By John McLemore, County Extension Agent
Have you seen this before on the underside of your young citrus leaves? This indicates that your tree is infected with leaf miners. A citrus leaf miner has four life stages: egg, larva, pupa, and the adult moth. The adult moth is most active in the morning and evening, but only live for one to two weeks. The female moth lays eggs on the undersides of leaves, and the eggs hatch within a week after being laid. Leaf miners can be easily identified by looking at the underside of young leaves for a shiny waxy substance with a dark line in the center. An example is attached to this post.
Why is control for leaf miner important?
Leaf miner can cause a sparse foliage canopy if left uncontrolled. Foliage is needed for the tree to receive an adequate amount of sunlight for growth. Young leaves affected by uncontrolled leaf miner will harden and fall off. Uncontrolled leaf miner damage could have a negative impact on citrus production.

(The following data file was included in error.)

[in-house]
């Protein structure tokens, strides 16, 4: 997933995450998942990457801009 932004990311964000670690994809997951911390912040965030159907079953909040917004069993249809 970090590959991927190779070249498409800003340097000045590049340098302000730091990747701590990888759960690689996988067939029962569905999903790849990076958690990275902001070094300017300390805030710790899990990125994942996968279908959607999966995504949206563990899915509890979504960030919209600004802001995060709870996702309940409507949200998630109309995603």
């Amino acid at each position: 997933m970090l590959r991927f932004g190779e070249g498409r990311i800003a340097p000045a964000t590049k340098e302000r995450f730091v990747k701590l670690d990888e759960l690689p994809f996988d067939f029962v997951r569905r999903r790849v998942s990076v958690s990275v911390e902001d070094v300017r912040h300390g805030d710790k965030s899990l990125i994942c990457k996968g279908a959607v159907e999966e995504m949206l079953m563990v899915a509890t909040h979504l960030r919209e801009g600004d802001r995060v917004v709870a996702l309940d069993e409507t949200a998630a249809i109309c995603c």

How to control leaf miners?
Leaf miners can be controlled using Imidacloprid (Bayer Advanced Fruit, Citrus, and Vegetable Insect Control), or Horticulture Oil (Bonide All Season Horticultural and Dormant Oil). Imidacloprid provides the longest period of control (one to three months) when compared to horticulture oil. Horticulture Oil should be applied every 7 to 14 days for effective control. These recommendations can be used during the growing season. Before application please read the chemical label for additional information and restrictions.
For additional information, please visit the Orchards and Fruits section of the Georgia Pest Management Handbook 2020 Home & Garden Edition. The Orchards and Fruits section is available on the Georgia Pest Management Handbook website at https://extension.uga.edu/content/dam/extension/programs-and-services/integrated-pest-management/documents/handbooks/2020-pmh-home-chapters/Orchards%20and%20Fruits.pdf.
If you have questions, please don't hesitate to call the Coffee County Extension office at 912-384-1402.
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